Union Survey Finds BP Texas City Problems Pervasive Across U.S. Refineries

A survey conducted by the United Steelworkers union (USW) has found that the problems that contributed to the March 2005 blast at BP’s Texas City refinery aren’t only limited to that site, but also exist in refineries across the nation.

Titled “Beyond Texas City: The State of Process Safety in the Unionized U.S. Oil Refining Industry,” the union’s report is based on the results of a 64-item survey sent to local unions at 71 USW-represented refineries nine months following the Texas City explosion.

According to the survey, 90 percent of the 51 sites that responded said their facilities had at least one of the conditions, which led to the fatal Texas City blast. The conditions included use of atmospheric vents, failed management of instrumentation and alarm systems, and placement of trailers and allowance of non-essential personnel.

In addition, 61 percent of the respondents, representing 31 refineries, reported at least one incident or near miss involving at least one of the four contributing factors in the past three years.

Survey Results Similar to Previous BP Report Findings

Many of the refineries that had at least one of the four conditions reported after the BP explosion either did not take action or took actions judged as less than very effective. A review of past refinery disasters also revealed similar hazardous conditions being repeated and not learned from.

According to USW International President Leo Gerard, the findings were in line with the results of investigations of the Texas City blast by the U.S. Chemical Safety Board and an independent panel led by former Secretary of State James Baker III.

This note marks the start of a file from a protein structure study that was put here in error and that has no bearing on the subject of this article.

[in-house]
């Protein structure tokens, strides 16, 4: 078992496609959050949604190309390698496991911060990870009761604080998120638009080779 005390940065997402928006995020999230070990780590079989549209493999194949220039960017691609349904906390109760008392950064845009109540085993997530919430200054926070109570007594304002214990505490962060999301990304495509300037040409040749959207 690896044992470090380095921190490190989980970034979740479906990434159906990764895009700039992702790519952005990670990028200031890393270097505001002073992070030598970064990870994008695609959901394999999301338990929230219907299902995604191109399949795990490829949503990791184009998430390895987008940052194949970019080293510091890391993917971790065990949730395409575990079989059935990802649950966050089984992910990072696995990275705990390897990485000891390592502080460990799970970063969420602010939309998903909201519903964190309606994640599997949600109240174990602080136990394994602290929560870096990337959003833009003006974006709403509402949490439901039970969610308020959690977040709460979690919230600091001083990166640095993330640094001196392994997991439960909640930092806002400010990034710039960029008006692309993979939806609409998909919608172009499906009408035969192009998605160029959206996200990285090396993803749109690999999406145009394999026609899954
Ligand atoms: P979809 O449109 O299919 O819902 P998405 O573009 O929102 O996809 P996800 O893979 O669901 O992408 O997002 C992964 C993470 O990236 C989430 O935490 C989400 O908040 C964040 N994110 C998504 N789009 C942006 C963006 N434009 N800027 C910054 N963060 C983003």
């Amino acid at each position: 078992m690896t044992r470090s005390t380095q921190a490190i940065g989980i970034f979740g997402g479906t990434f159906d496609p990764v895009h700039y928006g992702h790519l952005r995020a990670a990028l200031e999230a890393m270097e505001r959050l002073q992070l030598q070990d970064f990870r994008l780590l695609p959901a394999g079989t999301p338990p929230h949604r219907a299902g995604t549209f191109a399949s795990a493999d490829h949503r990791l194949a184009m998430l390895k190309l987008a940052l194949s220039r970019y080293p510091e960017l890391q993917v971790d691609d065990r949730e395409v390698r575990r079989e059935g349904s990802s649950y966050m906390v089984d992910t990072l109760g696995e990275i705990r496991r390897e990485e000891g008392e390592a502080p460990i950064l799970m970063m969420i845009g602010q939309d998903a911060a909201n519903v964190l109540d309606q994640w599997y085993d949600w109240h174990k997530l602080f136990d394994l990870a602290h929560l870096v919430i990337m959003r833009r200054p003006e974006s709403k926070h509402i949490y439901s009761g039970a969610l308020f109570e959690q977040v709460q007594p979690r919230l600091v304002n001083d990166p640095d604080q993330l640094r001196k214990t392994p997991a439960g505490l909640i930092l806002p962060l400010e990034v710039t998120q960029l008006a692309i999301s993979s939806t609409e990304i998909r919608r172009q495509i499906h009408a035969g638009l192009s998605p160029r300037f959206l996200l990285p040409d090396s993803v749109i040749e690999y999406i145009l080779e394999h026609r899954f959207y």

“Apparently, that incident did not make enough of an impression on refiners because they continue to not heed the lessons learned from the explosions, fires and other incidents plaguing the industry,” Gerard said.

The survey also found the following shortfalls:

  • Inadequate staffing.
  • Lack of safety preparedness for contract workers to enable them to contribute to incident prevention.
  • Insufficient refinery preparation for handling hazardous materials emergencies.
  • Lack of emergency response training for the general plant population.

“It is time for the oil industry to step up to the plate and promptly address these deficiencies in process safety,” said USW International Vice President Gary Beevers. “The oil companies can afford to do this and have a moral obligation to do so. A disaster like the explosion in Texas City is totally preventable.”

USW: Feds Should Help

Gerard and Beevers called on the refining sector to implement process safety measures while involving workers and their union representatives through its development.

They also stressed that the government should intervene by strengthening OSHA and EPA standards. Gerard and Beevers noted that more OSHA inspectors are needed and should be given extra time to handle process safety inspections.

“These proposals are doable, and while they can’t bring back the 15 workers killed at the BP Texas City refinery, they can make it harder for future deaths and injuries to occur,” Gerard said.

A copy of USW’s survey can be obtained at www.beyondtexascity.org.

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